Feet

Have you noticed this one important thing about your shoes?

Have you ever stopped to think about how your footwear impacts the rest of your body?

The majority of modern shoes have an unnecessary heel built into them—and I’m not just talking about ladies high heels. Just look at these emojis, for example 👞 👟 👠—they all have heels!

Heels have no functional purpose, but most people have grown accustomed to them and their bodies have become shaped by them.

These moccasins have no heel and super pliable soles. I can actually (comfortably) feel the rocks underneath my feet in this picture.

These moccasins have no heel and super pliable soles. I can actually (comfortably) feel the rocks underneath my feet in this picture.

Awareness exercise:

Just take a moment to stand flat on your bare feet, then maybe put one of your shoes on and balance from left to right, feeling the difference in your body through your ankles, knees, hips, back and neck. Notice how everything shifts to adapt to that heel.

Now that you have a sense of how that feels in your body, how do you think these changes are affecting how your body functions and feels on a daily basis?

I switched to 100% minimal footwear over the course of two years (it’s not cheap). It was an easy task for me physically, because even though I had an awesome heel collection, I often took them off and went barefoot for comfort reasons. So my body was accustomed to being barefoot all the time, because that shit hurt! Hahaha

Making the switch

When switching to minimal shoes, however, it’s something that most people need to take in stages, because as I said, their feet and bodies have adapted to heeled footwear.

I plan on diving into this more, but I feel like the awareness piece is always the most important first step in making a change.

So take some time to test it out and let me know in the comments what you discover and how you feel!

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Who is Kristen Stephen?

Kristen Stephen is a bodyworker, practicing integrative manual therapy, in Nederland, Colorado. Her mission is to help people live lives with less pain and more joy.

Please note, all material on this website is for for educational and informational purposes only, and should not be taken as medical advice.

P.S. I’m not into spamming and only want to send you content that you wish to receive. The zip code box allows me to send targeted emails to locals, for local classes and in-person specials. Adding it in helps to keep emails relevant to you.

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One of the most important tips for good foot health that can affect your entire body

As our base of support, feet are pretty darn important, when it comes to how our body is functioning--and feeling--as a whole.

Because most modern-day feet are jammed into modern-day shoes all day long, the 33 joints we have in EACH of our feet (what?!) are unable to move as they were designed to move. This causes them to stiffen up and act more as a solid block, rather than an uber-mobile foot.

Body comfort starts at the base

If our base isn't moving as it was designed to move, what do you think that is doing to everything that is balanced on top of that base?

When our feet aren’t able to use their full range of motion, that affects our ankles, and legs, and pelvis and back, all the way up to our necks and heads.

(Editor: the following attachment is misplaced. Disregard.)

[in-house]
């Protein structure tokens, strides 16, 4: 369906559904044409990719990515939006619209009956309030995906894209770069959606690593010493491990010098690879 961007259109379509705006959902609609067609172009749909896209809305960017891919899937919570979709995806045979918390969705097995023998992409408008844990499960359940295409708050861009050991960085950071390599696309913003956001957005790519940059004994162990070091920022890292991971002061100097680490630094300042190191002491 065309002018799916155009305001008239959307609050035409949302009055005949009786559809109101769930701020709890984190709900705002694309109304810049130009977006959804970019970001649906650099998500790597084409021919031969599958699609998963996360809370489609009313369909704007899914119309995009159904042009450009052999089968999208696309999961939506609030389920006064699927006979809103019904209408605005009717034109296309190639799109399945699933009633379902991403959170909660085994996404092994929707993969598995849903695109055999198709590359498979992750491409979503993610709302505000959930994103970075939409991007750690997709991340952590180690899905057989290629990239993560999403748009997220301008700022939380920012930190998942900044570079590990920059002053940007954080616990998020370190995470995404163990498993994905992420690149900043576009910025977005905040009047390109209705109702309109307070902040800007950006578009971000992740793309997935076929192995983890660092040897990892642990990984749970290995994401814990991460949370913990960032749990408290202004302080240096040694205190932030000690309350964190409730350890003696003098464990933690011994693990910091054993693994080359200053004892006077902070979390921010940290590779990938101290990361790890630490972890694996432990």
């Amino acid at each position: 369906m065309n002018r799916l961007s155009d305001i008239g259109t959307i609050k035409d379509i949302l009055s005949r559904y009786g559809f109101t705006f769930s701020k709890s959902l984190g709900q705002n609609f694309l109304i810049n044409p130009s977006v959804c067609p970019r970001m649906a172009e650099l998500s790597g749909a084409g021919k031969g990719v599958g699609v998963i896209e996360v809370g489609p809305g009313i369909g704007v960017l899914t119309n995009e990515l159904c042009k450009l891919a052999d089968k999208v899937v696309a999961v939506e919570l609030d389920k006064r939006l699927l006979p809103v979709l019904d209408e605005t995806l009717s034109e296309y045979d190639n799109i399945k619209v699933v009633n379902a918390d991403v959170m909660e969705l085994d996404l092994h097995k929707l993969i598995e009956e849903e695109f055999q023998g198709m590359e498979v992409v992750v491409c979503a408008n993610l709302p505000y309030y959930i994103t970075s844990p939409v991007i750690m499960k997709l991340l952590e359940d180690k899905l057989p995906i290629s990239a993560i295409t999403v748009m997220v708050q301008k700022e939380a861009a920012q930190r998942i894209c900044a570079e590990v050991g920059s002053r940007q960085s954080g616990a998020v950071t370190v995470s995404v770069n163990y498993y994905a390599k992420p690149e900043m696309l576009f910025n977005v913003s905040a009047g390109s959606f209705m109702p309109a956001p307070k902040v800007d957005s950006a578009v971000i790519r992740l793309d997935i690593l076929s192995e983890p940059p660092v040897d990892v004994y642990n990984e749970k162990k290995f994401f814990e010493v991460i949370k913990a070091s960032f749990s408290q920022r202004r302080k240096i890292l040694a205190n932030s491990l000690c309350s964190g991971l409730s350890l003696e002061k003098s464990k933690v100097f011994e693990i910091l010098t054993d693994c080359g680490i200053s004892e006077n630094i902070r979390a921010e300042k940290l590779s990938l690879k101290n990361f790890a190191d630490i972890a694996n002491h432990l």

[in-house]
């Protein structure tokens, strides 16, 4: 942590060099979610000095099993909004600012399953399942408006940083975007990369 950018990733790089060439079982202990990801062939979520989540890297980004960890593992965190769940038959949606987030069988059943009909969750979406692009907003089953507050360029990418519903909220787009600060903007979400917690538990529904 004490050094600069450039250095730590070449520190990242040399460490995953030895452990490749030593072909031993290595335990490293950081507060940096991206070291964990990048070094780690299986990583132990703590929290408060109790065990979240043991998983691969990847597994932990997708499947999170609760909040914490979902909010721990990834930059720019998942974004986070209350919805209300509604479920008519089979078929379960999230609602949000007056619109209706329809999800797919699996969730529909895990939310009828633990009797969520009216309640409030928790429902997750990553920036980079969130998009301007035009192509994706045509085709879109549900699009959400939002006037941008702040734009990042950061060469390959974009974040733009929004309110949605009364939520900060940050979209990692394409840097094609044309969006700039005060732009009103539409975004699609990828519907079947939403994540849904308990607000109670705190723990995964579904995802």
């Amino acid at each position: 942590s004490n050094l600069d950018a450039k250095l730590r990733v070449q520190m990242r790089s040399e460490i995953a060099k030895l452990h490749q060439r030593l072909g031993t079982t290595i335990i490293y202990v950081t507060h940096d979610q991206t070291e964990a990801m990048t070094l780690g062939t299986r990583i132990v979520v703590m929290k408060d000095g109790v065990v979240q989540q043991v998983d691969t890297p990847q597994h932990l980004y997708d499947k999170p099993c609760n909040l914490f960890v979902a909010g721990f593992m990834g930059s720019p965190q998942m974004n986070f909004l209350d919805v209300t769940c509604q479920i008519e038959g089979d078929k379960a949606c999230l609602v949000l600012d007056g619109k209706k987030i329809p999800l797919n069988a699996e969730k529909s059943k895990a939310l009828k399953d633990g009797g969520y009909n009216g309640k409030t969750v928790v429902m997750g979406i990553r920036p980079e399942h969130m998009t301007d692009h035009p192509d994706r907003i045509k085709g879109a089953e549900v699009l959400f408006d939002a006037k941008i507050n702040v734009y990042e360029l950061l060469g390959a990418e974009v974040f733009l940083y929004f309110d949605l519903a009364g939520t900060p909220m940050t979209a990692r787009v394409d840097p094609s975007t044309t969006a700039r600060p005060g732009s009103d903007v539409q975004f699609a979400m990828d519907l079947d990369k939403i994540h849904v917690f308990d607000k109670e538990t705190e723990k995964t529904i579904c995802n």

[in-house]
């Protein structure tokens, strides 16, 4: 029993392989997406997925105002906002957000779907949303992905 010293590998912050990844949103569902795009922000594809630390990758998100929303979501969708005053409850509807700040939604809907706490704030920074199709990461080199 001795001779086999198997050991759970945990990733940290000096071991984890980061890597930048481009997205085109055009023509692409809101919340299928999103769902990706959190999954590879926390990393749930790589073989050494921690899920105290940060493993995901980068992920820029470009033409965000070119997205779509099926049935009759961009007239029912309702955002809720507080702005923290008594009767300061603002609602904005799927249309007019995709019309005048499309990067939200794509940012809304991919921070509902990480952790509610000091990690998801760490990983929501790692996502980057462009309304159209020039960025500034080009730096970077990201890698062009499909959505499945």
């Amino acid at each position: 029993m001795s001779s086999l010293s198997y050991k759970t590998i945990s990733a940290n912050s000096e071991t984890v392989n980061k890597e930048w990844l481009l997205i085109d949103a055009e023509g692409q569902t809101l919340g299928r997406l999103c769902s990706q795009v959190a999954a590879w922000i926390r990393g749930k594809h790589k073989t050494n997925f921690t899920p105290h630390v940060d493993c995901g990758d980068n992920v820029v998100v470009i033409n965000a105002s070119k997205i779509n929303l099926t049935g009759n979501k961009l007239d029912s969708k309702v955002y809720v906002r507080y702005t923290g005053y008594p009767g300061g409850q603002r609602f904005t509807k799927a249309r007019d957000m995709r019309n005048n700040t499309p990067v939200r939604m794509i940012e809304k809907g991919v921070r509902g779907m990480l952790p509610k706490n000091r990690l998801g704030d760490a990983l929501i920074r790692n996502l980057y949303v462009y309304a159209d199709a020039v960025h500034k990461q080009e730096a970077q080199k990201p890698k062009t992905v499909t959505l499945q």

So how do we get our feet moving again? I’ll show you the first, simple step below.

Your feet are mapped in your brain

As I discussed in my post on cortical maps, we have areas in our brain that are dedicated to certain parts of our bodies, and when things aren't regularly moving on their own--as they were designed to do--they can become mapped together.

Remapping feet with golf ball

Today's #tuesdaytip is all about remapping our feet in our brains. I'm not using much pressure here. The intent isn't a foot massage, rather it's about a gentle waking up of the entire base of the foot.

How to:

Take off your shoes and socks, and I suggest taking a walk around the house beforehand, to get a baseline sense of how your feet feel, contacting the ground.

After that, take any ball you can find (here I'm using a squishy golf ball) and then start with your right foot and roll the ball all over the base of that foot--onto the bottom of your toes, up into you arch, on your heel, etc. Then take another walk, to see how that right foot now feels.

Changes in sensation and movement

When I do this, I feel as if my foot is more connected to the ground and I can sense more movement throughout my joints and arches.

Now switch to the other foot, then take another walk and let me know in the comments below how your feet feel!

Thanks for reading along! If you'd like more posts like this one sent directly to your inbox, subscribe to my newsletter below!

Kristen Stephen's Signature
 

Who is Kristen Stephen?

Kristen Stephen is a bodyworker, practicing integrative manual therapy, in Nederland, Colorado. Her mission is to help people live lives with less pain and more joy.

Please note, all material on this website is for for educational and informational purposes only, and should not be taken as medical advice.

P.S. I’m not into spamming and only want to send you content that you wish to receive. The zip code box allows me to send targeted emails to locals, for local classes and in-person specials. Adding it in helps to keep emails relevant to you.

Subscribe to my newsletter!

* indicates required

Please select all the ways you would like to hear from Source Center Wellness:

You can unsubscribe at any time by clicking the link in the footer of our emails. For information about our privacy practices, please visit our website.

We use Mailchimp as our marketing platform. By clicking below to subscribe, you acknowledge that your information will be transferred to Mailchimp for processing. Learn more about Mailchimp's privacy practices here.